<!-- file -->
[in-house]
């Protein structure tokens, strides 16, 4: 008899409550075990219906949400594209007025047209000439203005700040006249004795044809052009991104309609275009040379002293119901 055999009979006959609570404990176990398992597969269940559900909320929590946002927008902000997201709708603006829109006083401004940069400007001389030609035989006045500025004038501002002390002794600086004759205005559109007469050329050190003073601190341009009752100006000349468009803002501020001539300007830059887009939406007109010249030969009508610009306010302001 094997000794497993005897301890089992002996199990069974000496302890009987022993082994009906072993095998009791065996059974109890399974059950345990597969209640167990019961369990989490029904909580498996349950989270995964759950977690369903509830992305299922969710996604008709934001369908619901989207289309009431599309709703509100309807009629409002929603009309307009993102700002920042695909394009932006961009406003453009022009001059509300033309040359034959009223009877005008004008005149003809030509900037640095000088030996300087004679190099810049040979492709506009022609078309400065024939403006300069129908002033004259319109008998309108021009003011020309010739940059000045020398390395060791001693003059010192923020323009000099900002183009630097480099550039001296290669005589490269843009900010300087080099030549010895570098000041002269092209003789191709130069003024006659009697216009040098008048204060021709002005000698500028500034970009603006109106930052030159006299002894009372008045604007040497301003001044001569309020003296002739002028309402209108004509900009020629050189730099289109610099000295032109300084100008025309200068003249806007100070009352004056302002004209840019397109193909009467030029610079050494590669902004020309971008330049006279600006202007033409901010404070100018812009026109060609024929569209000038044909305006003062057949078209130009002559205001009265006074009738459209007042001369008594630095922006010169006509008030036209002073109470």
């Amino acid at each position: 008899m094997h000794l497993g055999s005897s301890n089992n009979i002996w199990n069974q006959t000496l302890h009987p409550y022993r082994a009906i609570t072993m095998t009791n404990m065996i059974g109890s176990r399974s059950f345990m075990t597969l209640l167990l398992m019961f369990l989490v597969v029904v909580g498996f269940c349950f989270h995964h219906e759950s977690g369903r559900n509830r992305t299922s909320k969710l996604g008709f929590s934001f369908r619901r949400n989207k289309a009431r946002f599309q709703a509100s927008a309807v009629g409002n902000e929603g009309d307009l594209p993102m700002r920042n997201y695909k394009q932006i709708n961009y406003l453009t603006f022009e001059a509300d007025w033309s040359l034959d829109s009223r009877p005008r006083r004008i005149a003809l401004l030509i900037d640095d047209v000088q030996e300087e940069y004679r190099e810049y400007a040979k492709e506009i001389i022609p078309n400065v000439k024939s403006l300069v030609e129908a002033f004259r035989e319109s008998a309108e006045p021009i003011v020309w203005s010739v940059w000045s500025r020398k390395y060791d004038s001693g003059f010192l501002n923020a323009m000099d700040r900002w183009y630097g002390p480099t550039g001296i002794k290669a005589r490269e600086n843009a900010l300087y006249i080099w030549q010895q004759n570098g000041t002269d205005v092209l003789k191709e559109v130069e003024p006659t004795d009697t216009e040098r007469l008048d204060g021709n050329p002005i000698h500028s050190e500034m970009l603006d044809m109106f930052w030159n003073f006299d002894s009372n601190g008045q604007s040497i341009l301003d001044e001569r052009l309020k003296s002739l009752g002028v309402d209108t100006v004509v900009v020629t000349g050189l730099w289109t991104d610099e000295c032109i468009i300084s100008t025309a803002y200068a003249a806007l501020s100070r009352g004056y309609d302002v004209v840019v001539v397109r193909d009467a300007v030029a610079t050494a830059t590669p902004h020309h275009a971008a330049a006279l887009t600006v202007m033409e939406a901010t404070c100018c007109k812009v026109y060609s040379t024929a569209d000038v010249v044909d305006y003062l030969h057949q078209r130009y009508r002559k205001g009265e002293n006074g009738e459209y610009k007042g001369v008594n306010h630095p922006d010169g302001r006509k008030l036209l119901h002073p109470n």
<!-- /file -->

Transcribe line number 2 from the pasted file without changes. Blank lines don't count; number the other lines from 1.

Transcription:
């Protein structure tokens, strides 16, 4: 008899409550075990219906949400594209007025047209000439203005700040006249004795044809052009991104309609275009040379002293119901 055999009979006959609570404990176990398992597969269940559900909320929590946002927008902000997201709708603006829109006083401004940069400007001389030609035989006045500025004038501002002390002794600086004759205005559109007469050329050190003073601190341009009752100006000349468009803002501020001539300007830059887009939406007109010249030969009508610009306010302001 094997000794497993005897301890089992002996199990069974000496302890009987022993082994009906072993095998009791065996059974109890399974059950345990597969209640167990019961369990989490029904909580498996349950989270995964759950977690369903509830992305299922969710996604008709934001369908619901989207289309009431599309709703509100309807009629409002929603009309307009993102700002920042695909394009932006961009406003453009022009001059509300033309040359034959009223009877005008004008005149003809030509900037640095000088030996300087004679190099810049040979492709506009022609078309400065024939403006300069129908002033004259319109008998309108021009003011020309010739940059000045020398390395060791001693003059010192923020323009000099900002183009630097480099550039001296290669005589490269843009900010300087080099030549010895570098000041002269092209003789191709130069003024006659009697216009040098008048204060021709002005000698500028500034970009603006109106930052030159006299002894009372008045604007040497301003001044001569309020003296002739002028309402209108004509900009020629050189730099289109610099000295032109300084100008025309200068003249806007100070009352004056302002004209840019397109193909009467030029610079050494590669902004020309971008330049006279600006202007033409901010404070100018812009026109060609024929569209000038044909305006003062057949078209130009002559205001009265006074009738459209007042001369008594630095922006010169006509008030036209002073109470």